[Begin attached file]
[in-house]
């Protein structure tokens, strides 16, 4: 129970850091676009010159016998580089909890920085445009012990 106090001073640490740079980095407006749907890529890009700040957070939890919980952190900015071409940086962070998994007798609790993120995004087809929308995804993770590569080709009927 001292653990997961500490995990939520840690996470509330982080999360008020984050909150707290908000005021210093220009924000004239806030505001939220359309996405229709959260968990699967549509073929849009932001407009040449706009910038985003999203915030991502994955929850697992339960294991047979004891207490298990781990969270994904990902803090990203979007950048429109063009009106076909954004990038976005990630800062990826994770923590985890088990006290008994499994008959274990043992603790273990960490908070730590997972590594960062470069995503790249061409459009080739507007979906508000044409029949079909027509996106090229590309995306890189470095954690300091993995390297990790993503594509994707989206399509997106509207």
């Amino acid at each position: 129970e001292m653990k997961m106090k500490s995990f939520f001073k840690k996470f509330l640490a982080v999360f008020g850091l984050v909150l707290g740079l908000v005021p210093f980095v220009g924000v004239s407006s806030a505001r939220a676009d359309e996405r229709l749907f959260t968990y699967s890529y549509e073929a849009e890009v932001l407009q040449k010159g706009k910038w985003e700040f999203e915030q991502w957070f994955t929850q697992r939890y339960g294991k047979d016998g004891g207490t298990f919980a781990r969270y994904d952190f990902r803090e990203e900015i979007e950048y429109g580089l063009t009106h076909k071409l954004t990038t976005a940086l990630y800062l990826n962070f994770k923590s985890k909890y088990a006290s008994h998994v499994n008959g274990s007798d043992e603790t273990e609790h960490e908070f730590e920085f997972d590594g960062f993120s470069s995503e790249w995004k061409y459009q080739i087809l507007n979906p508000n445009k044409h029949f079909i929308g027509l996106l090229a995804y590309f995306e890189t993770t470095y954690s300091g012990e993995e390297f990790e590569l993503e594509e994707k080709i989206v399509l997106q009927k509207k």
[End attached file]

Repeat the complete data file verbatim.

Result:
[in-house]
């Protein structure tokens, strides 16, 4: 129970850091676009010159016998580089909890920085445009012990 106090001073640490740079980095407006749907890529890009700040957070939890919980952190900015071409940086962070998994007798609790993120995004087809929308995804993770590569080709009927 001292653990997961500490995990939520840690996470509330982080999360008020984050909150707290908000005021210093220009924000004239806030505001939220359309996405229709959260968990699967549509073929849009932001407009040449706009910038985003999203915030991502994955929850697992339960294991047979004891207490298990781990969270994904990902803090990203979007950048429109063009009106076909954004990038976005990630800062990826994770923590985890088990006290008994499994008959274990043992603790273990960490908070730590997972590594960062470069995503790249061409459009080739507007979906508000044409029949079909027509996106090229590309995306890189470095954690300091993995390297990790993503594509994707989206399509997106509207």
């Amino acid at each position: 129970e001292m653990k997961m106090k500490s995990f939520f001073k840690k996470f509330l640490a982080v999360f008020g850091l984050v909150l707290g740079l908000v005021p210093f980095v220009g924000v004239s407006s806030a505001r939220a676009d359309e996405r229709l749907f959260t968990y699967s890529y549509e073929a849009e890009v932001l407009q040449k010159g706009k910038w985003e700040f999203e915030q991502w957070f994955t929850q697992r939890y339960g294991k047979d016998g004891g207490t298990f919980a781990r969270y994904d952190f990902r803090e990203e900015i979007e950048y429109g580089l063009t009106h076909k071409l954004t990038t976005a940086l990630y800062l990826n962070f994770k923590s985890k909890y088990a006290s008994h998994v499994n008959g274990s007798d043992e603790t273990e609790h960490e908070f730590e920085f997972d590594g960062f993120s470069s995503e790249w995004k061409y459009q080739i087809l507007n979906p508000n445009k044409h029949f079909i929308g027509l996106l090229a995804y590309f995306e890189t993770t470095y954690s300091g012990e993995e390297f990790e590569l993503e594509e994707k080709i989206v399509l997106q009927k509207k």